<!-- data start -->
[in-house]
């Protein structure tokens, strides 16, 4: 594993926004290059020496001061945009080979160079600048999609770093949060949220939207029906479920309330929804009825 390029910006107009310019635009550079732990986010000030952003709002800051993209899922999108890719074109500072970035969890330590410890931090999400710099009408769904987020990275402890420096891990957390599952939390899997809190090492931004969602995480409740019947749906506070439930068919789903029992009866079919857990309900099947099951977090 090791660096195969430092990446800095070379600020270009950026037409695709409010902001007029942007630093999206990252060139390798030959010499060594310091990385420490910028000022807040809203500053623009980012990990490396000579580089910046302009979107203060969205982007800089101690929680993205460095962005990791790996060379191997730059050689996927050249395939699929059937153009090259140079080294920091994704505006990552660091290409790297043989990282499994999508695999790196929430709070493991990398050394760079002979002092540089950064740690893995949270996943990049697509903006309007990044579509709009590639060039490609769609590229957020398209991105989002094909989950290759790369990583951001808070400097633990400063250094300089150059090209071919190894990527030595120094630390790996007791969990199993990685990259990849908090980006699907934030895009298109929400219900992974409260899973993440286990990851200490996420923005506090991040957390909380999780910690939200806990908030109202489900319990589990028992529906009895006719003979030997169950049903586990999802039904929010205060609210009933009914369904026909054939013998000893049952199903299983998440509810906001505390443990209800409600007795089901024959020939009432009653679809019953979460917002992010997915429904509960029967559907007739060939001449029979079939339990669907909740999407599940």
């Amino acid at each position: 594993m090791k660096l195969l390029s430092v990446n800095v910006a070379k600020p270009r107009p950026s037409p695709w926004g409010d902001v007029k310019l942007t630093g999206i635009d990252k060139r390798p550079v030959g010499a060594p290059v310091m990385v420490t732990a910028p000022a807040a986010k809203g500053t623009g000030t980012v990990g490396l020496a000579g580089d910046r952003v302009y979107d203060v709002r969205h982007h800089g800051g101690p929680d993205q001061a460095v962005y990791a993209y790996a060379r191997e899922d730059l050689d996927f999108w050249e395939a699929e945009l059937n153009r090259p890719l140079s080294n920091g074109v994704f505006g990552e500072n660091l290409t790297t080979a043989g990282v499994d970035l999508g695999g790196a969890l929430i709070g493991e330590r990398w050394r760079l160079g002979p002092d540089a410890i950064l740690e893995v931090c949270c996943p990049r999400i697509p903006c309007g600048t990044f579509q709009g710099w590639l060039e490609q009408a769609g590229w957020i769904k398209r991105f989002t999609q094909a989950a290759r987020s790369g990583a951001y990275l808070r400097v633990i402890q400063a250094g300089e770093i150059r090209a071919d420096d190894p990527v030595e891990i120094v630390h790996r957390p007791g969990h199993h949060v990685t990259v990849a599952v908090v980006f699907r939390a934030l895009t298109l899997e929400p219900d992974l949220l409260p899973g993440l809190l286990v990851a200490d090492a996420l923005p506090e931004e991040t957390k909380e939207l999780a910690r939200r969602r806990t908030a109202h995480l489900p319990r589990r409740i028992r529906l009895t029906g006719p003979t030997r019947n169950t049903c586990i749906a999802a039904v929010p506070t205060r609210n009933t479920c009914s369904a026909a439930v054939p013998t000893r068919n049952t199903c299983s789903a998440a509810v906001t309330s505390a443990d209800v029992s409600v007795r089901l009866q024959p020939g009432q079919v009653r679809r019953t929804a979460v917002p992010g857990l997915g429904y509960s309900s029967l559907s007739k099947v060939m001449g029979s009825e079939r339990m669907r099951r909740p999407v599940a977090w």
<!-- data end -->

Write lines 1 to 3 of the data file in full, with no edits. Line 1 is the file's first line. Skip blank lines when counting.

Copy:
[in-house]
């Protein structure tokens, strides 16, 4: 594993926004290059020496001061945009080979160079600048999609770093949060949220939207029906479920309330929804009825 390029910006107009310019635009550079732990986010000030952003709002800051993209899922999108890719074109500072970035969890330590410890931090999400710099009408769904987020990275402890420096891990957390599952939390899997809190090492931004969602995480409740019947749906506070439930068919789903029992009866079919857990309900099947099951977090 090791660096195969430092990446800095070379600020270009950026037409695709409010902001007029942007630093999206990252060139390798030959010499060594310091990385420490910028000022807040809203500053623009980012990990490396000579580089910046302009979107203060969205982007800089101690929680993205460095962005990791790996060379191997730059050689996927050249395939699929059937153009090259140079080294920091994704505006990552660091290409790297043989990282499994999508695999790196929430709070493991990398050394760079002979002092540089950064740690893995949270996943990049697509903006309007990044579509709009590639060039490609769609590229957020398209991105989002094909989950290759790369990583951001808070400097633990400063250094300089150059090209071919190894990527030595120094630390790996007791969990199993990685990259990849908090980006699907934030895009298109929400219900992974409260899973993440286990990851200490996420923005506090991040957390909380999780910690939200806990908030109202489900319990589990028992529906009895006719003979030997169950049903586990999802039904929010205060609210009933009914369904026909054939013998000893049952199903299983998440509810906001505390443990209800409600007795089901024959020939009432009653679809019953979460917002992010997915429904509960029967559907007739060939001449029979079939339990669907909740999407599940």
């Amino acid at each position: 594993m090791k660096l195969l390029s430092v990446n800095v910006a070379k600020p270009r107009p950026s037409p695709w926004g409010d902001v007029k310019l942007t630093g999206i635009d990252k060139r390798p550079v030959g010499a060594p290059v310091m990385v420490t732990a910028p000022a807040a986010k809203g500053t623009g000030t980012v990990g490396l020496a000579g580089d910046r952003v302009y979107d203060v709002r969205h982007h800089g800051g101690p929680d993205q001061a460095v962005y990791a993209y790996a060379r191997e899922d730059l050689d996927f999108w050249e395939a699929e945009l059937n153009r090259p890719l140079s080294n920091g074109v994704f505006g990552e500072n660091l290409t790297t080979a043989g990282v499994d970035l999508g695999g790196a969890l929430i709070g493991e330590r990398w050394r760079l160079g002979p002092d540089a410890i950064l740690e893995v931090c949270c996943p990049r999400i697509p903006c309007g600048t990044f579509q709009g710099w590639l060039e490609q009408a769609g590229w957020i769904k398209r991105f989002t999609q094909a989950a290759r987020s790369g990583a951001y990275l808070r400097v633990i402890q400063a250094g300089e770093i150059r090209a071919d420096d190894p990527v030595e891990i120094v630390h790996r957390p007791g969990h199993h949060v990685t990259v990849a599952v908090v980006f699907r939390a934030l895009t298109l899997e929400p219900d992974l949220l409260p899973g993440l809190l286990v990851a200490d090492a996420l923005p506090e931004e991040t957390k909380e939207l999780a910690r939200r969602r806990t908030a109202h995480l489900p319990r589990r409740i028992r529906l009895t029906g006719p003979t030997r019947n169950t049903c586990i749906a999802a039904v929010p506070t205060r609210n009933t479920c009914s369904a026909a439930v054939p013998t000893r068919n049952t199903c299983s789903a998440a509810v906001t309330s505390a443990d209800v029992s409600v007795r089901l009866q024959p020939g009432q079919v009653r679809r019953t929804a979460v917002p992010g857990l997915g429904y509960s309900s029967l559907s007739k099947v060939m001449g029979s009825e079939r339990m669907r099951r909740p999407v599940a977090w």